How do I plan my passages?

posted 5 Jul 2015, 07:53 by Dominic Thwaites

You might think it’s just a matter of choosing the next harbour about 40 miles on, getting up at 8 for breakfast, away by 9 to be there in time for tea.

Not so. Passage planning is a big part of this challenge and it’s something I really enjoy doing. I spend a lot of time on the task. Sometimes it may only take 15 minutes but most times it’s much longer and on occasion I’m sitting in my boat spending hours analysing the options.

There are many variables and it’s always a compromise. In effect, you are looking for the most parsimonious solution. An optimisation process, really. It’s fascinating. There are passage planning computer programs, except no where near sophisticated enough to take into account everything I'd really need, besides, it would spoil the fun. For my passages, there are a lot of considerations to take into account and that’s what would be difficult to automate - the breadth and depth of the “inputs” is considerable.

So, starting from the top I need to:

  • Make progress towards my ultimate goal of arriving back where I started! (recognise that? You always need to have a clearly stated ultimate objective before you can break down how you are going to achieve it)
  • Ensure the plan fits within any medium term constraints or objectives (for example, I had an arrival objective at Craobh on a Monday to get the masthead arial fixed)
  • Take as much advantage of the tide as possible
  • Take as much advantage of the wind as possible
  • Choose my stop over points to be suitable for the weather conditions predicted
  • Choose my stop over points to be “explorable” and enjoyable
  • Consider my current physical condition and appetite for challenge
  • Consider or avoid the navigational hurldles (tidal races, overfalls, obstructions, depths, bad weather etc)
  • Understand how conditions could change and what plan B’s I may have

To do all this I have:

  • My personal expertise as a sailor and as a problem solver
  • A Nautical Almanac that tersely tells you all about tides, navigation, harbours and much more technical and reference info; A yachtsman’s bible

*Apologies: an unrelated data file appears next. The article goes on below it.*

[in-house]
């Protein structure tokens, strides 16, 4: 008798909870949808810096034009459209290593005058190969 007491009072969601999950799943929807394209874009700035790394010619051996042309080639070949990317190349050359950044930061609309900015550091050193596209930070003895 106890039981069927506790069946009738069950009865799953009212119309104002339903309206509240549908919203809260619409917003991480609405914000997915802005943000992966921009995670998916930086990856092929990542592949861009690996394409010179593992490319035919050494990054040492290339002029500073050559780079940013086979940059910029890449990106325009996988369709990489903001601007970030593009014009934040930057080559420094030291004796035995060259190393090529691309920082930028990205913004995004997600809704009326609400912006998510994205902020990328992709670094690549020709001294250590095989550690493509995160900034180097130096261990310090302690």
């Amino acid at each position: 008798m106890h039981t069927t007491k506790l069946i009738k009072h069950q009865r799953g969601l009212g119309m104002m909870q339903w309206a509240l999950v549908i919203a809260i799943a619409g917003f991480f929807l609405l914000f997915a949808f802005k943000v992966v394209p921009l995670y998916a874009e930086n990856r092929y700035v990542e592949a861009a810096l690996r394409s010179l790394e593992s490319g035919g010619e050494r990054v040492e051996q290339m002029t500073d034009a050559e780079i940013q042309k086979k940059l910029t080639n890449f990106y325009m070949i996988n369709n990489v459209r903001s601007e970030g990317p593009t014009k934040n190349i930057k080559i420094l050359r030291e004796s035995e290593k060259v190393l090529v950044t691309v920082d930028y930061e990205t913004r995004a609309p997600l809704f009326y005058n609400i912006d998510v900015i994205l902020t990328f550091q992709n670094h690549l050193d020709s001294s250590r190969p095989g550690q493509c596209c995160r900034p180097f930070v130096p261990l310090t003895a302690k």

• Tidal stream atlases that tell you about the direction and strength of tidal water movements every hour
  • Charts - maps of the sea and coastline, specifically depths.
  • Electronic charts which for me give more zoomable detail (as a phone app as well as a proper boat “chart plotter”)
  • Pilot books that narrate more about the harbours, how to get to them and what you can find in them
  • Weather reports from HM Coastguard on VHF and I get them electronically on a device called a NAVTEXT
  • Various weather forecasting apps and web sites giving short, medium and long term forecasts (up to a week)

Taking all the above into account, one comes up with a place to head for and a time to start with an ETA. That’s what I tell the coast guard before I set off. What makes it more complicated is that if your passage is going to be many hours (as mine usually are) you have to take into account the changing weather and tidal situations over that period based on where you think you will be.

For example, for passage 24, I could (unusually) totally compromise on the wind and tide direction. Because the other factors overwhelmed their disadvantage (enjoyable weather, short passage). Of course, If I had wind and tide with me for passage 24 I’d be laughing, but then I’d probably plan to get farther (because it would have taken me a third of the time to do the passage). then again, I would probably have had a completely different medium term objective if I knew the winds were not against me.

Apart from the obvious objective of getting further around, the wind strength and direction is the single most determining factor of what I do.